Revelations may be only the mid-season finale for Battlestar Galactica's final season, but it unmistakably heralds the end of our journey. In many ways, some journeys have already been completed, and the episode's subtle and not-so-subtle nods in these directions are breathtaking and tragic. In light of the series' impending conclusion, the slightest of moments become bittersweet and meaningful, while the grandest boast proudly, "The face of this series has changed forever." As the Cylons and Colonials seem bent on mutual destruction, Col Tigh takes matters into his own hands and tells Adama the truth, offering himself as a sacrifice on the altar of truth and justice and the Colonial way. The moment is perfect, from the heartbreaking acting of Michael Hogan (noble to the last) and Edward James Olmos (in one of his rare displays of emotion), to the swelling music, and this being the mid-season finale of the final season, all bets are off.
But for every grand moment, there is one just as beautiful in its subtlety. Chief Tyrol, one of the most quietly self-assured characters throughout the first three seasons, is broken and re-made in season 4 into a lost wreck, reminiscent of The Dark Knight's Joker, at odds with the insanity of the entire world. Anders has the audacity to be surprised by the guards that come for him, but Tyrol laughs, appreciating the bitter irony of the situation. His haggard nod to Tigh is another understated, powerful moment, thanks to the reserved acting of Aaron Douglas.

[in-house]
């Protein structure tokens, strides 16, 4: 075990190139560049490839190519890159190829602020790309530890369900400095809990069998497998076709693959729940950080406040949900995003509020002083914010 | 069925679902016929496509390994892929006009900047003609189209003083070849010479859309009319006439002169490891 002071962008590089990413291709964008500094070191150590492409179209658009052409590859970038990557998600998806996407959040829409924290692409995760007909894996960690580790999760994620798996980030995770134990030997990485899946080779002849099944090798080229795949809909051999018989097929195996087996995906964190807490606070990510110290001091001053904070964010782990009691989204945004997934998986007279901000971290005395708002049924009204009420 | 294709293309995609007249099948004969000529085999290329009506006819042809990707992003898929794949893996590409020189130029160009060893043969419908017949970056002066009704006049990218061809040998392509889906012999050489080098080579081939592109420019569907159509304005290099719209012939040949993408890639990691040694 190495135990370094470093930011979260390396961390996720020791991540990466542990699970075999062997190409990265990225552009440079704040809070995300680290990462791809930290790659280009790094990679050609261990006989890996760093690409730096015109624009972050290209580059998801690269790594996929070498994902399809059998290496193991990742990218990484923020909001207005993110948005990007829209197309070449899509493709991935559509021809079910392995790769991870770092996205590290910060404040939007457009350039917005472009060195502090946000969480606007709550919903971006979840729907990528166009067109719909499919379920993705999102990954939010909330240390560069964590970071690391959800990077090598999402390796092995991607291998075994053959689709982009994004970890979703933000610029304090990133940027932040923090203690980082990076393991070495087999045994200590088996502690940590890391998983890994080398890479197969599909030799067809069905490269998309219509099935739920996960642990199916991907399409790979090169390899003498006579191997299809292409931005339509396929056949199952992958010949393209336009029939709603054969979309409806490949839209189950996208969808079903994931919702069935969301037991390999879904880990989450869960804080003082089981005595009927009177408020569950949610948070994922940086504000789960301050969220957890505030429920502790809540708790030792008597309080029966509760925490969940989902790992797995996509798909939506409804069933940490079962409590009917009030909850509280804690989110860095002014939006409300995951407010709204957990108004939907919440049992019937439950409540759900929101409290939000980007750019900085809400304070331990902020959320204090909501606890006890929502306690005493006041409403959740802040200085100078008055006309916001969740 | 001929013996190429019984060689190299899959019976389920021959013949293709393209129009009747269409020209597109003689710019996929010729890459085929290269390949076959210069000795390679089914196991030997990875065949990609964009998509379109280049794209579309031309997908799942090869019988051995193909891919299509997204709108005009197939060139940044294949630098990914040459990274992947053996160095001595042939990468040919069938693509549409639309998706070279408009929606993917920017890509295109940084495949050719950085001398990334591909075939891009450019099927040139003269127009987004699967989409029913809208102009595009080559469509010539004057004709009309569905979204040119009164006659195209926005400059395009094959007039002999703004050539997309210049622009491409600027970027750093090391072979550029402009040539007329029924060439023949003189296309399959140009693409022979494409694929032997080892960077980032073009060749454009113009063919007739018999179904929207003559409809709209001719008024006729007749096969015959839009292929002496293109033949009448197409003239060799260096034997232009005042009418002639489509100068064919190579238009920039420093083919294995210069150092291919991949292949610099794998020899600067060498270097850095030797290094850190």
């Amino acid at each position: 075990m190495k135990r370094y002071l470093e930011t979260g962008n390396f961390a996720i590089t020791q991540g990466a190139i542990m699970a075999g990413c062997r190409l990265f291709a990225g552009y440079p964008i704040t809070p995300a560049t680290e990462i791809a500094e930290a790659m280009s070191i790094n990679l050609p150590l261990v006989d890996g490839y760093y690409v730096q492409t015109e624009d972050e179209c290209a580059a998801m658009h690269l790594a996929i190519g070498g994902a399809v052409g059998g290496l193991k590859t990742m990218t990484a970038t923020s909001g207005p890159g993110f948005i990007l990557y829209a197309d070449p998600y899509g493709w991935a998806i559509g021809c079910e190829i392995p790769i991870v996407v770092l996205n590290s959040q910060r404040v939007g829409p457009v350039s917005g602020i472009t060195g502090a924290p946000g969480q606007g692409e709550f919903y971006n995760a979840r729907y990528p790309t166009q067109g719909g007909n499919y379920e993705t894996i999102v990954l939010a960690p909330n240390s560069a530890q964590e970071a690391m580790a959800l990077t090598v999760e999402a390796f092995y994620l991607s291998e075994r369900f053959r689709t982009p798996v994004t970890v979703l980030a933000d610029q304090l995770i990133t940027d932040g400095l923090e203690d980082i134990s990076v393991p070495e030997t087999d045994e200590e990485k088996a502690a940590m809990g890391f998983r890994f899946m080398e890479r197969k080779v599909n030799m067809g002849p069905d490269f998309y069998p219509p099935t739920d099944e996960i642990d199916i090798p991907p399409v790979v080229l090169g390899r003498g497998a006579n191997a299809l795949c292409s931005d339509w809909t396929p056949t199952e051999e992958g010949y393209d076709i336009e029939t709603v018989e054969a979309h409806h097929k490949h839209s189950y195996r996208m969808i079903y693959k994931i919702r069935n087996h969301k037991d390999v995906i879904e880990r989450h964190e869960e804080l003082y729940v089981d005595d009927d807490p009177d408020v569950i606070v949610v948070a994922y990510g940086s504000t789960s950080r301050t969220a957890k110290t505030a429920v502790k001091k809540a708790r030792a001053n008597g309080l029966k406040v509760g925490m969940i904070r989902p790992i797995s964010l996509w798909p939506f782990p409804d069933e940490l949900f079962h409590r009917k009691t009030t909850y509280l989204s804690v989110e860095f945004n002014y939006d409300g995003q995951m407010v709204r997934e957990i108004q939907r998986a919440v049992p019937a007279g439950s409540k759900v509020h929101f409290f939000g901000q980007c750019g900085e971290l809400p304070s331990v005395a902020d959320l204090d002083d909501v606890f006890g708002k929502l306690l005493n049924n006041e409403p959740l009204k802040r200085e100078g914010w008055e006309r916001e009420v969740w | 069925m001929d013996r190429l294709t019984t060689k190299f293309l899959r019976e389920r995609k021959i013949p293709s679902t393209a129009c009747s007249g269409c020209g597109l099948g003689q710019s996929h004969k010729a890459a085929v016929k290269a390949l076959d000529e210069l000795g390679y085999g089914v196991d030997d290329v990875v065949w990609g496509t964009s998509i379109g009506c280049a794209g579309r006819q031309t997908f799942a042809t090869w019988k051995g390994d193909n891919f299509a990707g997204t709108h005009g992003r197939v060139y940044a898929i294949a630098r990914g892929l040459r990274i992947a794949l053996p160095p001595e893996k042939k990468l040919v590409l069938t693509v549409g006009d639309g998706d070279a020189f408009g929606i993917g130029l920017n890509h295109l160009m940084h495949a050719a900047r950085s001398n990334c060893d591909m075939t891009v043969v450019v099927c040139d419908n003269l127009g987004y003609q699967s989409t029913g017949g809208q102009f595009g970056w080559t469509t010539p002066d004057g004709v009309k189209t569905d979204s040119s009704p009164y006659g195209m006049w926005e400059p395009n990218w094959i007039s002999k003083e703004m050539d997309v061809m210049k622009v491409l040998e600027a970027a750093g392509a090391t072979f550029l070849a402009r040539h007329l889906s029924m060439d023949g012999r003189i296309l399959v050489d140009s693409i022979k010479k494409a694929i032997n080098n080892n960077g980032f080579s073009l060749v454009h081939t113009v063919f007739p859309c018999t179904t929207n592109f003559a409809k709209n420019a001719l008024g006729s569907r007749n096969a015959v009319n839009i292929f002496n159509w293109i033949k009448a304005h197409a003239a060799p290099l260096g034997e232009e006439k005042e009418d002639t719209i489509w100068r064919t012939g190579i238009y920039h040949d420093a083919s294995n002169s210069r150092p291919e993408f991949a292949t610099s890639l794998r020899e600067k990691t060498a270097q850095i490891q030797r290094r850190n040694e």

The tension builds with expert precision... Tigh in the airlock alone seems doomed, yet when Anders and Tyrol join him, their safety in numbers is assured. Nobody would kill off three major characters with untold stories in one fell swoop -- so Anders and Tyrol are forced to leave, once again raising the stakes. Tigh yells, "What are you waiting for Apollo, do it!" and for a split-second the death of this tragic character is imminent, unavoidable, and wholly appropriate.
Before the choir-accompanied arrival at Earth is complete, however, another of the series' journeys is finally over: D'Anna repeats the religious mantra "All this has happened before," and Lee takes a bold step, replying, "But it doesn't have to happen again." And then the scene that everybody's been talking about since Revelations aired... its mind-frakking value is off the charts. It artistic beauty as a single, lasting image, is iconic. And the subtle moments it leaves us with are frightening -- for years we have watched these characters on their admirable search for a home they never knew, and now they are presented with the reality that that search had been for nothing. The sacrifices made have been for nothing. As we watch the characters adjust to their lot, clinging to each other when it seems they have nothing left (Tori's hopeless gesture; Caprica coming to Tigh's side), it's the embittered Tyrol that has the last, empty laugh.